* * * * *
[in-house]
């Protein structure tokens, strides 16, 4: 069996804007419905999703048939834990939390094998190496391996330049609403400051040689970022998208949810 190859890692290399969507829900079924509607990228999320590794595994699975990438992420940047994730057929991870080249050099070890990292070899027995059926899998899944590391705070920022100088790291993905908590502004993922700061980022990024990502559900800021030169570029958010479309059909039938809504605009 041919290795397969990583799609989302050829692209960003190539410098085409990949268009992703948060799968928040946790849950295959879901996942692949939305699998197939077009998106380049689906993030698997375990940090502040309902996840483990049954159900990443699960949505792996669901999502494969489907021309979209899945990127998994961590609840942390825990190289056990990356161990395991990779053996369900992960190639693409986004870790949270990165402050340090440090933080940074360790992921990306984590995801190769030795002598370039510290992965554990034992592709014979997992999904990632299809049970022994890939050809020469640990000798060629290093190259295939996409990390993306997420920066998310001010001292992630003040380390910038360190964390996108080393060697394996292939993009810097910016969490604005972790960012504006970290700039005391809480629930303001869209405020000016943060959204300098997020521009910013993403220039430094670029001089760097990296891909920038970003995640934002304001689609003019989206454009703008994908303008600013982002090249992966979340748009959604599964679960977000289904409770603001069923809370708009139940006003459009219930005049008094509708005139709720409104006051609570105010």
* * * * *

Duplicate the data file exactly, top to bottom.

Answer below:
[in-house]
């Protein structure tokens, strides 16, 4: 069996804007419905999703048939834990939390094998190496391996330049609403400051040689970022998208949810 190859890692290399969507829900079924509607990228999320590794595994699975990438992420940047994730057929991870080249050099070890990292070899027995059926899998899944590391705070920022100088790291993905908590502004993922700061980022990024990502559900800021030169570029958010479309059909039938809504605009 041919290795397969990583799609989302050829692209960003190539410098085409990949268009992703948060799968928040946790849950295959879901996942692949939305699998197939077009998106380049689906993030698997375990940090502040309902996840483990049954159900990443699960949505792996669901999502494969489907021309979209899945990127998994961590609840942390825990190289056990990356161990395991990779053996369900992960190639693409986004870790949270990165402050340090440090933080940074360790992921990306984590995801190769030795002598370039510290992965554990034992592709014979997992999904990632299809049970022994890939050809020469640990000798060629290093190259295939996409990390993306997420920066998310001010001292992630003040380390910038360190964390996108080393060697394996292939993009810097910016969490604005972790960012504006970290700039005391809480629930303001869209405020000016943060959204300098997020521009910013993403220039430094670029001089760097990296891909920038970003995640934002304001689609003019989206454009703008994908303008600013982002090249992966979340748009959604599964679960977000289904409770603001069923809370708009139940006003459009219930005049008094509708005139709720409104006051609570105010």